Within the business, social capital will manifest itself as what some may refer to as “esprit de corps”: a sense of commitment to cause. We’ve all had moments wherein we’ve been part of a team that’s committed to getting some big project done and the atmosphere is charged with productive energy. You know the scene: It’s close to midnight, everyone is working extremely hard, and yet it seems like moments ago everyone was sipping their day’s first cup of coffee. Time just flies when we’re having fun!
This sense of comradery, or esprit de corps, is a manifestation of social capital. When there’s a lot of it, we humans can do some pretty awesome things; when it’s low, it’s amazing how savage we can become. Social capital will manifest itself in other ways as well.
Each of us – at one level or another – is part of a community of persons. Whether it’s our family, an extended family, a group of friends, a faith-based community – you get the picture – each of us has felt what it means to have a sense of community with others.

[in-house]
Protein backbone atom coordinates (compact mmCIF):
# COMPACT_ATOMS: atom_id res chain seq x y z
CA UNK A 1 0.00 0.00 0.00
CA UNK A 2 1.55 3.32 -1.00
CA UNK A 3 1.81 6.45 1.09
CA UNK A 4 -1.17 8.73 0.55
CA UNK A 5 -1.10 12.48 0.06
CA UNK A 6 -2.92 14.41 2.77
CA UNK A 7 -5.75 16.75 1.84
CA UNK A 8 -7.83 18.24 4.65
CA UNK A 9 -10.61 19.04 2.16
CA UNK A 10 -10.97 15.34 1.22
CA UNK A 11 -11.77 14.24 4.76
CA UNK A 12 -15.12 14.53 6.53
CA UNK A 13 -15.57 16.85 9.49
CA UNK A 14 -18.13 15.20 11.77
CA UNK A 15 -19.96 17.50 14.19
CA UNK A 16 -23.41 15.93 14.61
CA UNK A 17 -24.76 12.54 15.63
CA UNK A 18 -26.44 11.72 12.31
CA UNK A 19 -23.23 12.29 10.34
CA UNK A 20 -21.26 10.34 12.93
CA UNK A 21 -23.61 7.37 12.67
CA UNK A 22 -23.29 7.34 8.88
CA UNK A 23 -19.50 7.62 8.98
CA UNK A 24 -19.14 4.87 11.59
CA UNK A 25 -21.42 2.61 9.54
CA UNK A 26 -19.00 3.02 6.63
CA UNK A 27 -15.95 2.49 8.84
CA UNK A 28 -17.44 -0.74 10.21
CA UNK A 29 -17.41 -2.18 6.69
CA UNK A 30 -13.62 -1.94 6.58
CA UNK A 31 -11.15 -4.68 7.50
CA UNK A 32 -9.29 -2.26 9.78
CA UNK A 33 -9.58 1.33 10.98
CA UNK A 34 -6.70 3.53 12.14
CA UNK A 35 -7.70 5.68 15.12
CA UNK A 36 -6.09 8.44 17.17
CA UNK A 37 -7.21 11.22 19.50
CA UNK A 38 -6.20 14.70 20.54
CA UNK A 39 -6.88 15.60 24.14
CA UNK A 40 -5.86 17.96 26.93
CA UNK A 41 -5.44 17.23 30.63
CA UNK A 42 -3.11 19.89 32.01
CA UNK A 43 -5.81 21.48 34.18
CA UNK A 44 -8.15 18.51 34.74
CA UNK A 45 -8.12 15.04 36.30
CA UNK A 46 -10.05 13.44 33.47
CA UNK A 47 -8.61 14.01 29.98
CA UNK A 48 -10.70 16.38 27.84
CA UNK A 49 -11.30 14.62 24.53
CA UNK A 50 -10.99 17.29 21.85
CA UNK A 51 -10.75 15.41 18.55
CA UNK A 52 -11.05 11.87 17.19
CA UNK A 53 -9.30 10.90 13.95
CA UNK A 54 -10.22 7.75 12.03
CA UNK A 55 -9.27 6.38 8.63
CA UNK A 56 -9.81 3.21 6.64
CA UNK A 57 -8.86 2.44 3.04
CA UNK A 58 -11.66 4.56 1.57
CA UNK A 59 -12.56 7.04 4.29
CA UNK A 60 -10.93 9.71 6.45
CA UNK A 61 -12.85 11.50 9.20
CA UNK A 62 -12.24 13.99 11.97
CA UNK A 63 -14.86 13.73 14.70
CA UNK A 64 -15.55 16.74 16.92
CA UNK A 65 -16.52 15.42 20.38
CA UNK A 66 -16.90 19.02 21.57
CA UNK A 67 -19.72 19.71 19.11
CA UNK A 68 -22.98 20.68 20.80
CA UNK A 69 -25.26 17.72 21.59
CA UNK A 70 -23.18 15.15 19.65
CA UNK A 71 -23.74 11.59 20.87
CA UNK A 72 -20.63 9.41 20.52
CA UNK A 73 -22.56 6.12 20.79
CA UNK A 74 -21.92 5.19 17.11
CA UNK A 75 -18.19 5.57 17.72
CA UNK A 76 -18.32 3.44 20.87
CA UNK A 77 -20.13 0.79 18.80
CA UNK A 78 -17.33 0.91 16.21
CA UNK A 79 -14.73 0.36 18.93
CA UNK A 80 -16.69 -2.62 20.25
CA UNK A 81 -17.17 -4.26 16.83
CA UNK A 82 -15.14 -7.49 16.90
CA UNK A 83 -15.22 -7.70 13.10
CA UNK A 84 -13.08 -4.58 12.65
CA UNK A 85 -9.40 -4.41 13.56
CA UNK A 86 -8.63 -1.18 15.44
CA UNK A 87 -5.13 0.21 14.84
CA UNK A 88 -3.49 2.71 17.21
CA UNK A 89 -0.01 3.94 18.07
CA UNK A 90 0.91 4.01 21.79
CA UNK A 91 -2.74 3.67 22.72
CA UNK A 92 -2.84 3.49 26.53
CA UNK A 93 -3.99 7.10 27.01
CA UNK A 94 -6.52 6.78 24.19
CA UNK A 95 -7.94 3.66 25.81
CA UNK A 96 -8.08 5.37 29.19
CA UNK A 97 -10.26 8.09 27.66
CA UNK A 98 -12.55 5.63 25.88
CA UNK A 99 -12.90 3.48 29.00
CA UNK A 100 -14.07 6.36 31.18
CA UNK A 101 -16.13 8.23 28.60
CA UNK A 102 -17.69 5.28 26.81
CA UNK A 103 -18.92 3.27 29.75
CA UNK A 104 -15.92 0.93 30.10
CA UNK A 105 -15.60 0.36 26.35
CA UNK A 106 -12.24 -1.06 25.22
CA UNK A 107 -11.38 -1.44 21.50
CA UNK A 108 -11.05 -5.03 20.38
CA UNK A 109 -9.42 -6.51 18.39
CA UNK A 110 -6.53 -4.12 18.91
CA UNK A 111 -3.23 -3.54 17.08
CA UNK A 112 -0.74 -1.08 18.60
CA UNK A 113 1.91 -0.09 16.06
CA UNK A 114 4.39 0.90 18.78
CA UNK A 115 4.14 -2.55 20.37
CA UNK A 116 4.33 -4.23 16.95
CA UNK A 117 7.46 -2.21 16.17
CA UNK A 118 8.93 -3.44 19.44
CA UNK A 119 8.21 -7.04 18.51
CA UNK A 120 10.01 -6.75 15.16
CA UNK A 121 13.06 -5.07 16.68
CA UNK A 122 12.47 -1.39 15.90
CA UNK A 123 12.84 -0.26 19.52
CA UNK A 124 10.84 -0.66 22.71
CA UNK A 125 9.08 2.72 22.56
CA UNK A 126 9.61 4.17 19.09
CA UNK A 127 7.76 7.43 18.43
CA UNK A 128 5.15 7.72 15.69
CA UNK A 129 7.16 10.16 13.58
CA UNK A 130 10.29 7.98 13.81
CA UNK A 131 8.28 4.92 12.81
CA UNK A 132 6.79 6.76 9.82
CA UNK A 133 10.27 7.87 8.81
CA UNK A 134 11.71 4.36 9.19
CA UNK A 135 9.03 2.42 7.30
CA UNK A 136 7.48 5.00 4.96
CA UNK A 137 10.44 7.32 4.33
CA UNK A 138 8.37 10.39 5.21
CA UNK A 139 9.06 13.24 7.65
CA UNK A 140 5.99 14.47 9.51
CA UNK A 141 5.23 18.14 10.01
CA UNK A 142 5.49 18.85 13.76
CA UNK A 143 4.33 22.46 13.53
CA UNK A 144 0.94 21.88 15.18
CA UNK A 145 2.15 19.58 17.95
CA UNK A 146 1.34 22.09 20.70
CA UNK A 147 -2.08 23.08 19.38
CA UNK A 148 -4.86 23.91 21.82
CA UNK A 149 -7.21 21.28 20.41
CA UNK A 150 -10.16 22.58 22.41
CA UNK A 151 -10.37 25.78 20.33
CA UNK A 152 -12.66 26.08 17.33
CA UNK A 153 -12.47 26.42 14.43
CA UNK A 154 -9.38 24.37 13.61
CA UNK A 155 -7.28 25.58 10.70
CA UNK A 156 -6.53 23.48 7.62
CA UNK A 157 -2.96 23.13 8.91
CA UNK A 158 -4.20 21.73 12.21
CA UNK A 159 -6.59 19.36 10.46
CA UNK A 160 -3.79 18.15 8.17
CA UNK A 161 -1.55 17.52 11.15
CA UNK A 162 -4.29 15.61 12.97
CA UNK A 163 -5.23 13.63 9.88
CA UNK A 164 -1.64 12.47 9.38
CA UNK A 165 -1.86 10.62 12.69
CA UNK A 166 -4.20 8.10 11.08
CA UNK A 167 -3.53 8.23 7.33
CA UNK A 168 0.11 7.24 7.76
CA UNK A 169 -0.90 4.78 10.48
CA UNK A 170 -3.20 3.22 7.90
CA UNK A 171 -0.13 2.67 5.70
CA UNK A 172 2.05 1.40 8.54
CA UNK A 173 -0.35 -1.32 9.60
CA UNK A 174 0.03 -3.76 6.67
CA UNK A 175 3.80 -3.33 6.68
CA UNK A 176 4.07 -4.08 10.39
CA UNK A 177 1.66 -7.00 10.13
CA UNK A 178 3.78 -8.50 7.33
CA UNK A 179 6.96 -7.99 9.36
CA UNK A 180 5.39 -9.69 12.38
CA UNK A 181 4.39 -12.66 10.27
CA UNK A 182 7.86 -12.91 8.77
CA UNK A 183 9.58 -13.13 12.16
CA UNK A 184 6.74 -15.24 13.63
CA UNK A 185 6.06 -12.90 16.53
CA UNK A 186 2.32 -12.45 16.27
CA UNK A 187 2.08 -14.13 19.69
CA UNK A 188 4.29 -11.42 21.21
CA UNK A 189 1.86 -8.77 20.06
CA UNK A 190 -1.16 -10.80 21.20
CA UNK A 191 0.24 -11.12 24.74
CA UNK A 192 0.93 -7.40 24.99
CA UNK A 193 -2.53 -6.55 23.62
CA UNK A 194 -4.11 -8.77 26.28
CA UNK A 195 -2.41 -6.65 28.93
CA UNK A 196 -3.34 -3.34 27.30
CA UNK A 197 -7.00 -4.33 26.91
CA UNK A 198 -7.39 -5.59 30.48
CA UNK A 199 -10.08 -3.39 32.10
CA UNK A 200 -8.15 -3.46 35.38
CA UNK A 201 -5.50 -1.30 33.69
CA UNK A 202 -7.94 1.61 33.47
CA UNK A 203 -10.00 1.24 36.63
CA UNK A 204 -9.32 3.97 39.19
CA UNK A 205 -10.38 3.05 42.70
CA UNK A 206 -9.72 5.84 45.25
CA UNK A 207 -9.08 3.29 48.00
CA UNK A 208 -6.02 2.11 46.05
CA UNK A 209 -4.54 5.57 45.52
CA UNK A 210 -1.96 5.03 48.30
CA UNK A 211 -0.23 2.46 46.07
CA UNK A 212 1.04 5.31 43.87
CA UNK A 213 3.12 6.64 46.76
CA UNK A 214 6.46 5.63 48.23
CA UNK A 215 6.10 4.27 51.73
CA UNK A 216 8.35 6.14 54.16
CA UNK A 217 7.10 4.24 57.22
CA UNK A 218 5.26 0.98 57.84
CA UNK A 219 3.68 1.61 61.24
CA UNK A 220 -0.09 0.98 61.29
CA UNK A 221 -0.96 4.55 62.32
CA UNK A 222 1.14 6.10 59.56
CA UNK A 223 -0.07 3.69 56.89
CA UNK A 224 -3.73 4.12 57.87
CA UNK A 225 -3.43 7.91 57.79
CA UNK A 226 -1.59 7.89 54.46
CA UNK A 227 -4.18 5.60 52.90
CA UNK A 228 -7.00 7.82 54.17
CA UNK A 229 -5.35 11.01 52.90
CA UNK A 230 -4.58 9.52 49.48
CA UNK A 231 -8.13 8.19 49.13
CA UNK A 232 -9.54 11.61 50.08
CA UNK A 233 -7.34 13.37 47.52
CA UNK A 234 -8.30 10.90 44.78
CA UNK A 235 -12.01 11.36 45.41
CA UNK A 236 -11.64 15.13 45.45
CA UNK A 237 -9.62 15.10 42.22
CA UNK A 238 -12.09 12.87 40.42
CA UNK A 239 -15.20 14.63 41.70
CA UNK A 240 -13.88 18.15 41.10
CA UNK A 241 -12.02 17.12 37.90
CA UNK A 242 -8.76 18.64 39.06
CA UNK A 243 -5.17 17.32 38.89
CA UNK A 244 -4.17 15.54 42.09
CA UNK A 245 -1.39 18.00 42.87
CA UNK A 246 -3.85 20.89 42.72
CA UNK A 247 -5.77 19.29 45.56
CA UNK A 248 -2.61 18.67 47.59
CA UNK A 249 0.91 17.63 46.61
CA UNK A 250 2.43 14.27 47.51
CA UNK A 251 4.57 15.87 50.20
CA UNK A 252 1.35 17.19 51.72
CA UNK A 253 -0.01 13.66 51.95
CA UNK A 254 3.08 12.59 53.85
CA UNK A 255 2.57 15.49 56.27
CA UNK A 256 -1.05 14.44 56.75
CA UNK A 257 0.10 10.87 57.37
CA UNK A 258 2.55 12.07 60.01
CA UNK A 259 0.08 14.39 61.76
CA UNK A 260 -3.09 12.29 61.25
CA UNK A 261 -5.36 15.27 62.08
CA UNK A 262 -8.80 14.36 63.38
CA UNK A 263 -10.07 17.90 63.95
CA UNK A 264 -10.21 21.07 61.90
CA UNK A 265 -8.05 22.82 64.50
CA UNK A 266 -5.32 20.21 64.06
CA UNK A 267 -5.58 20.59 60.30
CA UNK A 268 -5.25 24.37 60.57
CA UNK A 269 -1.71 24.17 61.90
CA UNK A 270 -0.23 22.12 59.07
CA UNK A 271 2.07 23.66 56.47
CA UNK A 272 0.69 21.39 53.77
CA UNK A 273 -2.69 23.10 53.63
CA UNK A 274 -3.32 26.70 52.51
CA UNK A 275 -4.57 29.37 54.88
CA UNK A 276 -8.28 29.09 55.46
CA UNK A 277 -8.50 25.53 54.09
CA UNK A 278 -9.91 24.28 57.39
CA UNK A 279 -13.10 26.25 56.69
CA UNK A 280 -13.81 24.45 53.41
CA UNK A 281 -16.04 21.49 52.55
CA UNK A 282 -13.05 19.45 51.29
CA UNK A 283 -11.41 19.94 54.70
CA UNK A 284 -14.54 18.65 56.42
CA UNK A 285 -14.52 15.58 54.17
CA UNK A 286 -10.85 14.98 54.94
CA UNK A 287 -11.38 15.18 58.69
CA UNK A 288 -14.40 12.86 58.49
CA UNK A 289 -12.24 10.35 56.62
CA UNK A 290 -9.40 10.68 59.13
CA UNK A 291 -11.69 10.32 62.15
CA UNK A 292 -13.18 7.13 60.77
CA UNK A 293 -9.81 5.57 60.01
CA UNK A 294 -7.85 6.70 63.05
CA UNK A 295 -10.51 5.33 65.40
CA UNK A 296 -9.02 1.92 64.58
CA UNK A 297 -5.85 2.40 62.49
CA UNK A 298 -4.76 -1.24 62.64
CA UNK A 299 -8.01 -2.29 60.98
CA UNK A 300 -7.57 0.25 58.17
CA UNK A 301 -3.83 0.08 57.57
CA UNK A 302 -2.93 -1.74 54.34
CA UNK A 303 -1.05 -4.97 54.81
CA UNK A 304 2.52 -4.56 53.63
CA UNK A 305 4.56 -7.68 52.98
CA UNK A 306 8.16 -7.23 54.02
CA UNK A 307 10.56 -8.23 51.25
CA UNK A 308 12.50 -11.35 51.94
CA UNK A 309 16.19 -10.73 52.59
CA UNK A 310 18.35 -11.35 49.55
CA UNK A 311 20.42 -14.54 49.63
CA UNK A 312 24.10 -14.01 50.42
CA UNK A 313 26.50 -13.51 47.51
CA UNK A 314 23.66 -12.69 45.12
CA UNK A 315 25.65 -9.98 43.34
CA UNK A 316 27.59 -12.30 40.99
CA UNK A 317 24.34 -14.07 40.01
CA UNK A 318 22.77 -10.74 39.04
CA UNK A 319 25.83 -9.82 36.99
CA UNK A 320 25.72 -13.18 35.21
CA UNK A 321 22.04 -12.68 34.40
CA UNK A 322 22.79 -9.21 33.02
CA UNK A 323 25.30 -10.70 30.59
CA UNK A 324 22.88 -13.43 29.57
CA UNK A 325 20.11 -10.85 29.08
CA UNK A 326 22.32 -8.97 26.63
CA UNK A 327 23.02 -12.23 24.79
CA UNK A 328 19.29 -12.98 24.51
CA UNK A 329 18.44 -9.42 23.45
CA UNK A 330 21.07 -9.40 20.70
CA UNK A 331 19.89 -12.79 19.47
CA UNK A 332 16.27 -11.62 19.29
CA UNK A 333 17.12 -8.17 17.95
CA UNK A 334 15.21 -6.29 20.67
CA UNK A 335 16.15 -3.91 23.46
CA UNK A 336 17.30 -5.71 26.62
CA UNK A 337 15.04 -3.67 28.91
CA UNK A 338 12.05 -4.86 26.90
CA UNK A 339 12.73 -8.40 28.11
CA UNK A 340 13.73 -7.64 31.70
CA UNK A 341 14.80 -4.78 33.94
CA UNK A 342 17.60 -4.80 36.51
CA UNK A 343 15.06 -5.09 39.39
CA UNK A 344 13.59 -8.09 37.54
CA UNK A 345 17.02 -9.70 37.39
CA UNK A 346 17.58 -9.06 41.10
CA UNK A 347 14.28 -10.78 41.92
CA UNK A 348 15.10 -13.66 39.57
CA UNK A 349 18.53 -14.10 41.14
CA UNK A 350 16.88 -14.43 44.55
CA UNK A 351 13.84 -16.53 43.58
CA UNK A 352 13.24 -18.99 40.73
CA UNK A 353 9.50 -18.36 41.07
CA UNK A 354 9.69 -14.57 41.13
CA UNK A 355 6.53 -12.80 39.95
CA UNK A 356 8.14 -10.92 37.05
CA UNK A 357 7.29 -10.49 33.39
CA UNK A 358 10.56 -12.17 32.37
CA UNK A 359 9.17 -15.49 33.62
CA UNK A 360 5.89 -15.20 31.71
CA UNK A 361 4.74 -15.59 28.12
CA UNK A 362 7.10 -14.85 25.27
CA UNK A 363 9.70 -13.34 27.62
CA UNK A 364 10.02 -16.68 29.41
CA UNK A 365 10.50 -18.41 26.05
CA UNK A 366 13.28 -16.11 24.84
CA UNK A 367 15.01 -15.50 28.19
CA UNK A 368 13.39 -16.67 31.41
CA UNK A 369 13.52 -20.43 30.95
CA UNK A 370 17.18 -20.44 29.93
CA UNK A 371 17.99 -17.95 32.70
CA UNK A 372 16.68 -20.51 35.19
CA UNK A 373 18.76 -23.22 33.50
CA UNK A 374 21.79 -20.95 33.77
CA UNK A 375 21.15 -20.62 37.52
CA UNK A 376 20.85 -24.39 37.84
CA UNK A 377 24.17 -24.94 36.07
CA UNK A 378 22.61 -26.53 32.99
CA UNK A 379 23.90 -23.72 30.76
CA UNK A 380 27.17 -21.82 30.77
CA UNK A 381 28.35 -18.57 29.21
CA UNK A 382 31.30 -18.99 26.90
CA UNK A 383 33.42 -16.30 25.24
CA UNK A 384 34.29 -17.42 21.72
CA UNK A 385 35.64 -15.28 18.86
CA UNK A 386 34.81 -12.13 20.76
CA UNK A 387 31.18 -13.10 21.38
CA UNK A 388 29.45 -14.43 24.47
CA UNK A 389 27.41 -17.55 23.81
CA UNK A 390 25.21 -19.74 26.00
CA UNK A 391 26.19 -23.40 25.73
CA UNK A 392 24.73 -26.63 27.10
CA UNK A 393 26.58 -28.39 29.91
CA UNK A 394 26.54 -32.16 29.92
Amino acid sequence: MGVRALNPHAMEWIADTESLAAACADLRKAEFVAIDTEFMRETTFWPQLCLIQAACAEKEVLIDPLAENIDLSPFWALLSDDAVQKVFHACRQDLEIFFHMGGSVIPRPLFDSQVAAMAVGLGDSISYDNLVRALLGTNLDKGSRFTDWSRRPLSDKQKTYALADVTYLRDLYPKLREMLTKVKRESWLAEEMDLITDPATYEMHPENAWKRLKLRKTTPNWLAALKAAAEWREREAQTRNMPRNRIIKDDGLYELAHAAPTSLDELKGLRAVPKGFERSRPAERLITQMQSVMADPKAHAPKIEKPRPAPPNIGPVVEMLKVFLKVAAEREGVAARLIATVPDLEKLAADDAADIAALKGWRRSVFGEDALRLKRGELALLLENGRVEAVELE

Business leaders need to be cognizant of the things that build community, within the organization and among those who make the business possible: suppliers, customers, the local community etc. Failing to pay attention to the business’s community can spell disaster for the business leader. A triple bottom line business will likely refer to this notion as “stakeholder engagement” and it manifests itself at multiple levels and intensities.
One somewhat puzzling dimension of social capital is whether it can be accurately measured, and if so, the extent to which an investment in social capital can be converted into profits (e.g., can we measure return on investment?). In other words, can social capital be commodified?
If you’re interested in reading a reflection on this idea, click here to access an article I posted in LinkedIn about measuring social capital.